Mr. Prigozhin berated the general for showing disrespect by referring to him using the informal “you” in Russian, and said if the Russian military had been able to talk with his group in a normal tone, he wouldn’t have had to come
General Yevkurov later asked whether Mr. Prigozhin saw the actions he was taking as justified. “They’re absolutely correct,” Mr. Prigozhin said. “We are saving Russia.”
By the end of the day, Wagner fighters had maneuvered a tank out from where they had parked it between the gates of the Rostov-on-Don circus, and Mr. Prigozhin was photographed waving goodbye out the window of a vehicle.
The situation created by Mr. Prigozhin initially seemed like a dramatic denouement for a man who spent years in prison during the Soviet era but rose to riches after making inroads with Mr. Putin in St. Petersburg in the 1990s and winning government catering contracts.
Last year, he stepped into the spotlight as Wagner took on a greater role in prosecuting Moscow’s struggling war effort in Ukraine, eventually wresting control of the Ukrainian city of Bakhmut amid staggering losses.
The situation led to a harsh rivalry between Mr. Prigozhin and top Russian military leaders that burst out into the open as he released expletive-laden public videos assailing them for incompetence.
The infighting between Mr. Prigozhin’s force and the Russian military for months appeared untenable, with the expectation that Mr. Putin would ultimately take action to curb the disunity. But then, nothing happened.
In audio recordings released late Friday night, Mr. Prigozhin suggested that Moscow had finally sided with the Russian military and accused the Defense Ministry of launching an attack against a Wagner camp in Ukraine, an accusation that the Russian authorities publicly rebutted.
A Telegram channel affiliated with Wagner on Saturday accused Mr. Putin of triggering the civil unrest himself by refusing to send “one or two degenerates into retirement” and siding with them over “the most battle-ready unit in Russia.”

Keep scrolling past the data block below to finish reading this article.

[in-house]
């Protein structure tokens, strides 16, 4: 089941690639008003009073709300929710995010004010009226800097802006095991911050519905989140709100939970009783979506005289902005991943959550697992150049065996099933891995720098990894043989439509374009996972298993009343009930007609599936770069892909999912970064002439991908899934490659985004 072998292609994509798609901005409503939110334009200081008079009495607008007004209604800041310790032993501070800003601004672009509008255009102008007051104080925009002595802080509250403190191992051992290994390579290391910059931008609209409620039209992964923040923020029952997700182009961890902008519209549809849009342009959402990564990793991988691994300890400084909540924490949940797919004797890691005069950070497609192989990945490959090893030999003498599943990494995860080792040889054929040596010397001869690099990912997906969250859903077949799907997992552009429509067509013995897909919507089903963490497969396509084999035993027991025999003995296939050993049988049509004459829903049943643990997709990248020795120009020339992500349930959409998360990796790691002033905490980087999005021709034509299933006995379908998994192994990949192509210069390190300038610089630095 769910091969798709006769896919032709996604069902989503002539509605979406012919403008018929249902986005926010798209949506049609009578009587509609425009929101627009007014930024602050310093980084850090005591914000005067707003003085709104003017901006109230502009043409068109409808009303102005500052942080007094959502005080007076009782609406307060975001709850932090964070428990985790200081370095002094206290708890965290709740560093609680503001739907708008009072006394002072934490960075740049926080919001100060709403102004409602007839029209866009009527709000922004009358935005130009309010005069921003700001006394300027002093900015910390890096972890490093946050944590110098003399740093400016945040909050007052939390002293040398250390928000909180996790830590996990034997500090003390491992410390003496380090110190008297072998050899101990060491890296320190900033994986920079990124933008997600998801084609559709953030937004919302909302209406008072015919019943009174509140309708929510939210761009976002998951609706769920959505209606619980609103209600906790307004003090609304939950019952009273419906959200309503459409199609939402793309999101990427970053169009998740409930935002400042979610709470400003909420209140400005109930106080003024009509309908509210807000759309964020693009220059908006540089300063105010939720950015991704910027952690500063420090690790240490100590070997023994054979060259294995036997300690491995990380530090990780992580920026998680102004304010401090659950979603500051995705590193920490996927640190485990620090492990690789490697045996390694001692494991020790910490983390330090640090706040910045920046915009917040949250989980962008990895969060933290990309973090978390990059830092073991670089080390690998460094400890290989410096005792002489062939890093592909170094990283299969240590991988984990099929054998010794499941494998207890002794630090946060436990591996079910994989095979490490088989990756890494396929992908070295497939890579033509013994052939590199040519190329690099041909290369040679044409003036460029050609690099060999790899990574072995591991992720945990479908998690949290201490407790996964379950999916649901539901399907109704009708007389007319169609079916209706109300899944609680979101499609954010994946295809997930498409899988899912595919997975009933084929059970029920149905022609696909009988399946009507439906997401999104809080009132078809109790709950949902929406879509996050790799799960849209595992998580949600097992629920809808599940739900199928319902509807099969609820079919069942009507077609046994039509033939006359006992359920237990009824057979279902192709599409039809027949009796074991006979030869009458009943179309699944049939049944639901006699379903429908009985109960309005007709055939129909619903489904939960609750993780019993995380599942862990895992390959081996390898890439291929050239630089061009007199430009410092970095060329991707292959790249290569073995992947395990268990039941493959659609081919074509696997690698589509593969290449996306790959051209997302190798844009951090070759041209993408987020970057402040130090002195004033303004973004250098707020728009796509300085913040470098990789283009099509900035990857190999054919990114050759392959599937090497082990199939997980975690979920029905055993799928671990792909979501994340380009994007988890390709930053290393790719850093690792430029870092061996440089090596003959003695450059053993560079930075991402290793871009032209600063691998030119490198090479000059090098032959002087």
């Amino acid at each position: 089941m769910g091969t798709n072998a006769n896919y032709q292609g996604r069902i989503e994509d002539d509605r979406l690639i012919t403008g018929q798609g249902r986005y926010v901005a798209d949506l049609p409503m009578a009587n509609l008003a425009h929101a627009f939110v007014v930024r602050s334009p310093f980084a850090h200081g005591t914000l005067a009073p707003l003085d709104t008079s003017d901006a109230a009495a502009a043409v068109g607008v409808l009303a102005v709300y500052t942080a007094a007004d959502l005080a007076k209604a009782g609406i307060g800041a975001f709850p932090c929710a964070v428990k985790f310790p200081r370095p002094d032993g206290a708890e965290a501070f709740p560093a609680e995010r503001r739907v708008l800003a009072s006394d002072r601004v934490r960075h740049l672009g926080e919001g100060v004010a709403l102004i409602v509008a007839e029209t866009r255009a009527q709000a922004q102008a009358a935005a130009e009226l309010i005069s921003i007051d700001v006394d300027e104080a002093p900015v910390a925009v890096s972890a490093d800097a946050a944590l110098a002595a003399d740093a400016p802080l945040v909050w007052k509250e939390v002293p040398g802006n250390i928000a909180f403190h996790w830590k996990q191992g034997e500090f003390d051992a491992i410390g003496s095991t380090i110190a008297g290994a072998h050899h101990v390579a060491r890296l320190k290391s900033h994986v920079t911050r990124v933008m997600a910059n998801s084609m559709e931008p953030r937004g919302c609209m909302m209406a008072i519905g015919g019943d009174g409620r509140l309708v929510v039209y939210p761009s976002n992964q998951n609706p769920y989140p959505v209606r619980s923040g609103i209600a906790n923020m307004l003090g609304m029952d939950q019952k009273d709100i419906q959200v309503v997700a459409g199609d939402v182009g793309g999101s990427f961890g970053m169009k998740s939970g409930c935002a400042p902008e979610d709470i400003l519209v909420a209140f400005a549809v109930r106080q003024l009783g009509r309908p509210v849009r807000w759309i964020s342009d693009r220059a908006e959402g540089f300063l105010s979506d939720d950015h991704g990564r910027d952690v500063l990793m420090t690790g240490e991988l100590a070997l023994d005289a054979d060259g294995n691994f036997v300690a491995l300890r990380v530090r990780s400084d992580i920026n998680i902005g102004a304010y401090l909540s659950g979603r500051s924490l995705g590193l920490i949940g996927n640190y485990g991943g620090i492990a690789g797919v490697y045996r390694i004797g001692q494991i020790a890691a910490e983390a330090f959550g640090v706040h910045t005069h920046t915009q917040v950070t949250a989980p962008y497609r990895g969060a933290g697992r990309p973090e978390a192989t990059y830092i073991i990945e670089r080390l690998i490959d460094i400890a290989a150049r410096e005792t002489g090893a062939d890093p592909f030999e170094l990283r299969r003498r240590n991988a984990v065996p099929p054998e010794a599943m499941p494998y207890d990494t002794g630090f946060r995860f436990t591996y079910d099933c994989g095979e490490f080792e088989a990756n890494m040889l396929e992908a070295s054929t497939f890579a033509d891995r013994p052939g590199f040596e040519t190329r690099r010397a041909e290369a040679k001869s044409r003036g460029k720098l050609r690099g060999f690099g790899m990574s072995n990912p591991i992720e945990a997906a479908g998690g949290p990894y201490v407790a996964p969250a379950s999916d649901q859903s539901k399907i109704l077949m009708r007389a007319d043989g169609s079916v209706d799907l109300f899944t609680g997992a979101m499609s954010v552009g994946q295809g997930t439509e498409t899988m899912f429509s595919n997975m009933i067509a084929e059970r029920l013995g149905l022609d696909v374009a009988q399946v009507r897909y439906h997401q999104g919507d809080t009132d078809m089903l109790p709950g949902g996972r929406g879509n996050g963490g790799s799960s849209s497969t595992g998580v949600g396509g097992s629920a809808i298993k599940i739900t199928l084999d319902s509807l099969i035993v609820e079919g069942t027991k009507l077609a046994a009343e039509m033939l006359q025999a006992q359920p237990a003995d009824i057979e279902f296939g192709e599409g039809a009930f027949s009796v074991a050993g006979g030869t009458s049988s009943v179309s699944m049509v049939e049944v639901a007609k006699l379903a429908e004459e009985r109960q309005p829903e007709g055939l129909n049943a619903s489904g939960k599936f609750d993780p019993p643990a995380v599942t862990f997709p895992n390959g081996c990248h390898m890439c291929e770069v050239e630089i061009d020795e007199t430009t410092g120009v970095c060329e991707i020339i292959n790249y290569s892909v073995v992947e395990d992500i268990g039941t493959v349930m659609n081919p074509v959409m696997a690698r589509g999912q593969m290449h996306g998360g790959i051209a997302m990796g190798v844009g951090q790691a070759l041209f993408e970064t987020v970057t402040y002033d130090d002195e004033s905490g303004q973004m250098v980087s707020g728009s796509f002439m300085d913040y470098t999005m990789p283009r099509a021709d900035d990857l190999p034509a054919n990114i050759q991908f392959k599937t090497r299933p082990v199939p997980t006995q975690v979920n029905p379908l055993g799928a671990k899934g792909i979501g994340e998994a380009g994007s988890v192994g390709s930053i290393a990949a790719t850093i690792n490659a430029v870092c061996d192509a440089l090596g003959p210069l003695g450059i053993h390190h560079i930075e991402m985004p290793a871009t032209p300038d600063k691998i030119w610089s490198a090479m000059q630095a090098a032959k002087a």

After Mr. Prigozhin backed down, the Telegram channel, called APWagner, erupted in anger: “I am tearing up my contract.”
How exactly Mr. Prigozhin had planned to outmuscle Russia’s sprawling security services wasn’t clear.
By late Saturday, no units within the Russian military or police appeared to have defected to Wagner, and no prominent Russian officials had expressed open support for the mercenary group. Top officials across Russia released comments supporting Mr. Putin, making the Wagner boss appear isolated.
The popular pro-war Russian blogger Mikhail Zvinchuk, who writes on Telegram under the name Rybar, said that while he wasn’t whitewashing Mr. Prigozhin’s actions, the mercenary boss “gave voice to all those problems and weak links that it became unacceptable to discuss aloud.”
Mr. Zvinchuk noted that Mr. Putin not only ignored Mr. Prigozhin in his remarks, but also did not mention the defense minister or the chief of the general staff, “which says a lot.”
Considering there appeared to be some sort of agreement with Mr. Prigozhin, the question of whether there would be consequences for the Russian defense minister and top military officer remained, the blogger added.
Despite one of the most significant threats to Russian national security in years, neither had said anything all day.
Reporting was contributed by Anton Troianovski, Anatoly Kurmanaev, Valerie Hopkins and Neil MacFarquhar.